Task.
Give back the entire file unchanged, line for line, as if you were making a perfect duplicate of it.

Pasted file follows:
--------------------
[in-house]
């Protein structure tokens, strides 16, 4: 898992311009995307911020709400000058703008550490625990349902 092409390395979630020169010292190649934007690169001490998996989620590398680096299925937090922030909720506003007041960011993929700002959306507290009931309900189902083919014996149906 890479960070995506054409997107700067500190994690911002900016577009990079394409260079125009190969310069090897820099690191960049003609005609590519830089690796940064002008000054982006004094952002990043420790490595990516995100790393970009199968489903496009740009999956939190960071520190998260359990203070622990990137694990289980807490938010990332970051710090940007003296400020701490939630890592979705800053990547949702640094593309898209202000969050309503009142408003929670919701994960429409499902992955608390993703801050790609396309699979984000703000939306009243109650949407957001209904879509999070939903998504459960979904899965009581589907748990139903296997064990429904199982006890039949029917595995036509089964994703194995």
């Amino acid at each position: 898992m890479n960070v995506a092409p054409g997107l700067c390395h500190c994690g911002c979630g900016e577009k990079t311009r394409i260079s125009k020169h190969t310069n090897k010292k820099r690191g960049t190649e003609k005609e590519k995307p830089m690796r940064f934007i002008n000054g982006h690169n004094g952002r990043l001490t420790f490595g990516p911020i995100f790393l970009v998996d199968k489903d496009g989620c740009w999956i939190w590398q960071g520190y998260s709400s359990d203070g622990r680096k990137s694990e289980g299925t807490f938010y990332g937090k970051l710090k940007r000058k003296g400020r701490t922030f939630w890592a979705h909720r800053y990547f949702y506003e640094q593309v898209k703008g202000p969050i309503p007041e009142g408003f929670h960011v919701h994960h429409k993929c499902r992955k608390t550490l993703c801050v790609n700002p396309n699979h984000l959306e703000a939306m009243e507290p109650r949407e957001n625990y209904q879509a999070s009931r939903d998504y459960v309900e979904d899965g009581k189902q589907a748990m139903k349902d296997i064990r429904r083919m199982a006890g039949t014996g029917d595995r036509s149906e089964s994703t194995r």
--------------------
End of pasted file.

[in-house]
């Protein structure tokens, strides 16, 4: 898992311009995307911020709400000058703008550490625990349902 092409390395979630020169010292190649934007690169001490998996989620590398680096299925937090922030909720506003007041960011993929700002959306507290009931309900189902083919014996149906 890479960070995506054409997107700067500190994690911002900016577009990079394409260079125009190969310069090897820099690191960049003609005609590519830089690796940064002008000054982006004094952002990043420790490595990516995100790393970009199968489903496009740009999956939190960071520190998260359990203070622990990137694990289980807490938010990332970051710090940007003296400020701490939630890592979705800053990547949702640094593309898209202000969050309503009142408003929670919701994960429409499902992955608390993703801050790609396309699979984000703000939306009243109650949407957001209904879509999070939903998504459960979904899965009581589907748990139903296997064990429904199982006890039949029917595995036509089964994703194995």
């Amino acid at each position: 898992m890479n960070v995506a092409p054409g997107l700067c390395h500190c994690g911002c979630g900016e577009k990079t311009r394409i260079s125009k020169h190969t310069n090897k010292k820099r690191g960049t190649e003609k005609e590519k995307p830089m690796r940064f934007i002008n000054g982006h690169n004094g952002r990043l001490t420790f490595g990516p911020i995100f790393l970009v998996d199968k489903d496009g989620c740009w999956i939190w590398q960071g520190y998260s709400s359990d203070g622990r680096k990137s694990e289980g299925t807490f938010y990332g937090k970051l710090k940007r000058k003296g400020r701490t922030f939630w890592a979705h909720r800053y990547f949702y506003e640094q593309v898209k703008g202000p969050i309503p007041e009142g408003f929670h960011v919701h994960h429409k993929c499902r992955k608390t550490l993703c801050v790609n700002p396309n699979h984000l959306e703000a939306m009243e507290p109650r949407e957001n625990y209904q879509a999070s009931r939903d998504y459960v309900e979904d899965g009581k189902q589907a748990m139903k349902d296997i064990r429904r083919m199982a006890g039949t014996g029917d595995r036509s149906e089964s994703t194995r």